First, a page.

Nicholas Birns


Dear Editor,

As President of the Australian Historical Association, on 2 March I sent the following letter to the Hon. Malcolm Turnbull MP, Prime Minister of Australia, (and copied it to the Hon. Bill Shorten MP, Leader of the Opposition; Senator the Hon. Mitch Fifield, Minister for the Arts; and the Hon. Mark Dreyfus QC, MP, Shadow Minister for ...

Antipodes: A North American Journal of Australian Literature was founded in 1987 as the journal of the American Association of Australian Literary Studies, itself founded the previous year. Both institutions are products of the Hawke era, when the still-simmering question of Australian identity and the Australian film boom of the early 1980s created an ideal state for Australians to be interested in (and to help fund) US literary culture’s own nascent interest in Australia.

From the beginning, it had no problem attracting prestigious contributors. A.D. Hope, Peter Carey, Les Murray, Thea Astley, Rosemary Dobson, and Mudrooroo were all featured in early issues. Even Patrick White consented to be profiled, though not formally interviewed, by our gentlemanly founding fiction editor, Ray Willbanks. Paul Kane, our poetry editor, has always made sure we are vitally engaged with the best and most exciting Australian verse. The journal continues to publish biannually, with most space devoted to refereed academic essays, but also including fiction, poetry, book reviews and the most recent addition – creative non-fiction, a hybrid genre in which regular contributors such as Ouyang Yu, Elizabeth Bernays, and the ‘Trans-Tasman’ figure Stephen Oliver have excelled.

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Another poet might invoke Edmund Burke’s famous treatise on the Sublime and the Beautiful as a piece of phraseology or a pleasing adornment, but with John Kinsella, such a title is dead serious. Elliot Perlman’s superb novel Seven Types of Ambiguity (2003) ingeniously makes the reader think of William Empson’s, and the idea of plural signification it evokes, but not instantly to reread it. Kinsella’s use of Burke’s title prompts one to reread the original – ideally, in a Kinsellan métier, on the internet, late at night. Additionally, the ‘shades’ in Kinsella’s title is an important supplement – shades as variations, colourings, but also shadows, undertones.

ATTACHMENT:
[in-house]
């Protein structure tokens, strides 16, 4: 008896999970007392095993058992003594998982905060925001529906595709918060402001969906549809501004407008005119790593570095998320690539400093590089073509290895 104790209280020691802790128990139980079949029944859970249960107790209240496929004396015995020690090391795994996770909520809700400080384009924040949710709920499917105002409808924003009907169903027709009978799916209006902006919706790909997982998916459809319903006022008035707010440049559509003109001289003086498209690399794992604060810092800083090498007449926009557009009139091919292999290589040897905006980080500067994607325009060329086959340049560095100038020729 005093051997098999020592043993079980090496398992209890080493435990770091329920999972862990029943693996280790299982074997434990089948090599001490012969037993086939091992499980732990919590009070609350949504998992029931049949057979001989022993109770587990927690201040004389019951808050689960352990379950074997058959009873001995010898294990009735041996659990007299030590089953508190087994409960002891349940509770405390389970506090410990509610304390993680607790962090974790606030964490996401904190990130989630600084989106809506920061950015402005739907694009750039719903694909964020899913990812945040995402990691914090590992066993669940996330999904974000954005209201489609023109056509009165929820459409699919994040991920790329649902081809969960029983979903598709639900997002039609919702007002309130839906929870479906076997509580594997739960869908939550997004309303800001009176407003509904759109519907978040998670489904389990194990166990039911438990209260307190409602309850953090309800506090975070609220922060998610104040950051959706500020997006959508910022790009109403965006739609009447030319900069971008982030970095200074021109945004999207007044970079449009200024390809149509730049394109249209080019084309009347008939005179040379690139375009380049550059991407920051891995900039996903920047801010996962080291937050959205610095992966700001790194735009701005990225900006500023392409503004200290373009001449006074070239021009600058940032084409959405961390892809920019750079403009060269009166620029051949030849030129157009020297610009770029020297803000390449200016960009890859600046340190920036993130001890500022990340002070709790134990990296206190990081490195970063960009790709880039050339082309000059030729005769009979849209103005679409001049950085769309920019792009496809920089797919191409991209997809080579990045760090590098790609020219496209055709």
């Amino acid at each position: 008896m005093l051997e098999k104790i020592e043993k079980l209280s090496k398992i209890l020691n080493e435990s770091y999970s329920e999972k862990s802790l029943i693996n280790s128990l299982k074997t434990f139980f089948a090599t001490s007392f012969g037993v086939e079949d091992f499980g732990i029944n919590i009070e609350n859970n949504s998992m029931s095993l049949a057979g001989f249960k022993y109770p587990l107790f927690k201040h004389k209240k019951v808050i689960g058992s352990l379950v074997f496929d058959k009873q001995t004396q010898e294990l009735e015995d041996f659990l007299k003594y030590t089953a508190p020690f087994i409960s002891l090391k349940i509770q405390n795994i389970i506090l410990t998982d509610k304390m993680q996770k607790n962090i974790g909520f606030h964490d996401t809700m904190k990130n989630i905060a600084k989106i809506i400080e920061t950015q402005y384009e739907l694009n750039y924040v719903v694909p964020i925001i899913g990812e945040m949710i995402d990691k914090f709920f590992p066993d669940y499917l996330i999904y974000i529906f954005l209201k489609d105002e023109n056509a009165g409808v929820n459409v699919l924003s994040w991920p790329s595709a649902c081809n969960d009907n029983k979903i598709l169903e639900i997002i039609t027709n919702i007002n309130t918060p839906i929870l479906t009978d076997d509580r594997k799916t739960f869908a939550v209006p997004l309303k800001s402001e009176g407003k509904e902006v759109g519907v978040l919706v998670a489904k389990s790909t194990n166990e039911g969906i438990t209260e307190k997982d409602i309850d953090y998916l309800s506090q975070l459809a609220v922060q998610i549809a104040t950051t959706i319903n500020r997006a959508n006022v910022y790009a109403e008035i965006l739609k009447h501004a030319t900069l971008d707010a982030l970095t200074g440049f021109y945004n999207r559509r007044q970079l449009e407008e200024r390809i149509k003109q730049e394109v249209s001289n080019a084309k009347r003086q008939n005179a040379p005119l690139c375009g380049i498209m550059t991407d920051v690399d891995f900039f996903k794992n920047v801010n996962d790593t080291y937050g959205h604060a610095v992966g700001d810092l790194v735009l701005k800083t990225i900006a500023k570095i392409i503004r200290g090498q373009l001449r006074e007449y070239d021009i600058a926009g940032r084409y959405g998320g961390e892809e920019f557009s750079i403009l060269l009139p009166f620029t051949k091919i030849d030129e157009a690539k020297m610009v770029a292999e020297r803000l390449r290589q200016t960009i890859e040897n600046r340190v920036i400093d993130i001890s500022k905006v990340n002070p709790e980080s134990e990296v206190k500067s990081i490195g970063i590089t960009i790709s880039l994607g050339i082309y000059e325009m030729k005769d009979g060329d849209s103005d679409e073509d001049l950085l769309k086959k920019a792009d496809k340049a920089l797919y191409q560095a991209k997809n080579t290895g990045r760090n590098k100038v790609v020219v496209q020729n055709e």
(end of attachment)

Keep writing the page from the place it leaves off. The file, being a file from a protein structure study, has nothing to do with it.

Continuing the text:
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A Companion to Australian Literature Since 1900 edited by Nicholas Birns and Rebecca McNeer

February 2008, no. 298

When G.B. Barton presented his two works concerning the literary history of New South Wales to the Paris Exhibition of 1866, he hoped that they would enable readers ‘to form an exact idea of the progress, extent and prospects of literary enterprise among us’. The words are succinct, unobjectionable, and their sentiments influenced much of the literary history of the next century, much as the productions of that time were usually annals rather than analysis. Barton’s civic-minded project linked the maturing of Australian literature with its political culture. Implicit in his endeavour, though numerous others would use the metaphor outright, was the notion of ‘coming-of-age’. This chimera had as long a life as the search for the Great Australian Novel.

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Barry Hill’s latest collection is both delightful and substantive. Australia has a minority tradition of the urbane, exuberant, even bouncy poet – Andrew Sant, Peter Porter. It is a constant in American poetry – early John Hollander, Frederick Feirstein, L. E. Sissman, John Frederick Nims, X.J. Kennedy – with the difference that, as the above examples show, urbanity in the United States would be less romantic and would have rejected romanticism outright, severed, as it were, Ezra Pound’s famous pact with Walt Whitman.

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Dimitris Tsaloumas is often thought of as a poet writing between two languages. In his English poetry, this emerges in the way that the everyday diction of Greek often functions as the learned register of English. ‘Nostalgia’, as a compound word, is a modern Western coining, but when Tsaloumas opens the volume with ‘Nostalgia: A Diptych’, he evokes the Greek components of the word, particularly nostos with its connotation of Homeric return.

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